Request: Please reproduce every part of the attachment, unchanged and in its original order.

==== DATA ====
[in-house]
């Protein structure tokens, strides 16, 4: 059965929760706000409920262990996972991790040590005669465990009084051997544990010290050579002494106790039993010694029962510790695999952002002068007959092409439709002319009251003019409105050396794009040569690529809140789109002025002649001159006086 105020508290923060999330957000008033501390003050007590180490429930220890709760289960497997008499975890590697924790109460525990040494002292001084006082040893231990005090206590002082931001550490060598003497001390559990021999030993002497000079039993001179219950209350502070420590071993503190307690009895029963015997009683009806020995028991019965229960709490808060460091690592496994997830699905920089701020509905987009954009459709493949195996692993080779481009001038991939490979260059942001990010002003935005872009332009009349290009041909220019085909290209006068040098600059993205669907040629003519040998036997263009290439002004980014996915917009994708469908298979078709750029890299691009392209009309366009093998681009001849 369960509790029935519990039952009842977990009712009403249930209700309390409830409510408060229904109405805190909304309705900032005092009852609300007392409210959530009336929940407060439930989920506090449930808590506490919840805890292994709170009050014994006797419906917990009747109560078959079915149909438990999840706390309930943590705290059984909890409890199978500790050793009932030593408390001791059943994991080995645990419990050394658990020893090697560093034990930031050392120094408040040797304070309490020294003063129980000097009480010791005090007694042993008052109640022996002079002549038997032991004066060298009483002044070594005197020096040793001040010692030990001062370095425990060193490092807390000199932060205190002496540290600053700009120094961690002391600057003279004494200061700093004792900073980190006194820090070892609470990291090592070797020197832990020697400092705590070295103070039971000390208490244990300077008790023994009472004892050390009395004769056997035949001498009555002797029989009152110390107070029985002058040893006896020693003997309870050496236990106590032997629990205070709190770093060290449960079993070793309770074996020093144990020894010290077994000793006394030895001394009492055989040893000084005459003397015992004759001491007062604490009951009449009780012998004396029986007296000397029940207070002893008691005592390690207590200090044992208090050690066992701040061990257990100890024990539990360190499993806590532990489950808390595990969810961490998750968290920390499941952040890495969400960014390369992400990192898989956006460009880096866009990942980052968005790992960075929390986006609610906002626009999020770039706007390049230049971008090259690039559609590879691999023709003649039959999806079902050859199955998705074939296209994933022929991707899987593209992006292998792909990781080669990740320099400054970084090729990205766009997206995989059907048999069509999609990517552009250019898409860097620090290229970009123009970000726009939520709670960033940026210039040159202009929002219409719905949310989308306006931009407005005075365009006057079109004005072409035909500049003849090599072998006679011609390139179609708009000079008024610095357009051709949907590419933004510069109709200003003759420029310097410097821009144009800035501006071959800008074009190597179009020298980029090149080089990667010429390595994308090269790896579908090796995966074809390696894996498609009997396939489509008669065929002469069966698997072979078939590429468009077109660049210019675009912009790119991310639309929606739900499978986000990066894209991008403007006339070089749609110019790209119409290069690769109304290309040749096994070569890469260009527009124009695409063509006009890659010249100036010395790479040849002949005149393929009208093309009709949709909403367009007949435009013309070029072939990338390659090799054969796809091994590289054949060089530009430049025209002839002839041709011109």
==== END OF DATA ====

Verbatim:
[in-house]
């Protein structure tokens, strides 16, 4: 059965929760706000409920262990996972991790040590005669465990009084051997544990010290050579002494106790039993010694029962510790695999952002002068007959092409439709002319009251003019409105050396794009040569690529809140789109002025002649001159006086 105020508290923060999330957000008033501390003050007590180490429930220890709760289960497997008499975890590697924790109460525990040494002292001084006082040893231990005090206590002082931001550490060598003497001390559990021999030993002497000079039993001179219950209350502070420590071993503190307690009895029963015997009683009806020995028991019965229960709490808060460091690592496994997830699905920089701020509905987009954009459709493949195996692993080779481009001038991939490979260059942001990010002003935005872009332009009349290009041909220019085909290209006068040098600059993205669907040629003519040998036997263009290439002004980014996915917009994708469908298979078709750029890299691009392209009309366009093998681009001849 369960509790029935519990039952009842977990009712009403249930209700309390409830409510408060229904109405805190909304309705900032005092009852609300007392409210959530009336929940407060439930989920506090449930808590506490919840805890292994709170009050014994006797419906917990009747109560078959079915149909438990999840706390309930943590705290059984909890409890199978500790050793009932030593408390001791059943994991080995645990419990050394658990020893090697560093034990930031050392120094408040040797304070309490020294003063129980000097009480010791005090007694042993008052109640022996002079002549038997032991004066060298009483002044070594005197020096040793001040010692030990001062370095425990060193490092807390000199932060205190002496540290600053700009120094961690002391600057003279004494200061700093004792900073980190006194820090070892609470990291090592070797020197832990020697400092705590070295103070039971000390208490244990300077008790023994009472004892050390009395004769056997035949001498009555002797029989009152110390107070029985002058040893006896020693003997309870050496236990106590032997629990205070709190770093060290449960079993070793309770074996020093144990020894010290077994000793006394030895001394009492055989040893000084005459003397015992004759001491007062604490009951009449009780012998004396029986007296000397029940207070002893008691005592390690207590200090044992208090050690066992701040061990257990100890024990539990360190499993806590532990489950808390595990969810961490998750968290920390499941952040890495969400960014390369992400990192898989956006460009880096866009990942980052968005790992960075929390986006609610906002626009999020770039706007390049230049971008090259690039559609590879691999023709003649039959999806079902050859199955998705074939296209994933022929991707899987593209992006292998792909990781080669990740320099400054970084090729990205766009997206995989059907048999069509999609990517552009250019898409860097620090290229970009123009970000726009939520709670960033940026210039040159202009929002219409719905949310989308306006931009407005005075365009006057079109004005072409035909500049003849090599072998006679011609390139179609708009000079008024610095357009051709949907590419933004510069109709200003003759420029310097410097821009144009800035501006071959800008074009190597179009020298980029090149080089990667010429390595994308090269790896579908090796995966074809390696894996498609009997396939489509008669065929002469069966698997072979078939590429468009077109660049210019675009912009790119991310639309929606739900499978986000990066894209991008403007006339070089749609110019790209119409290069690769109304290309040749096994070569890469260009527009124009695409063509006009890659010249100036010395790479040849002949005149393929009208093309009709949709909403367009007949435009013309070029072939990338390659090799054969796809091994590289054949060089530009430049025209002839002839041709011109």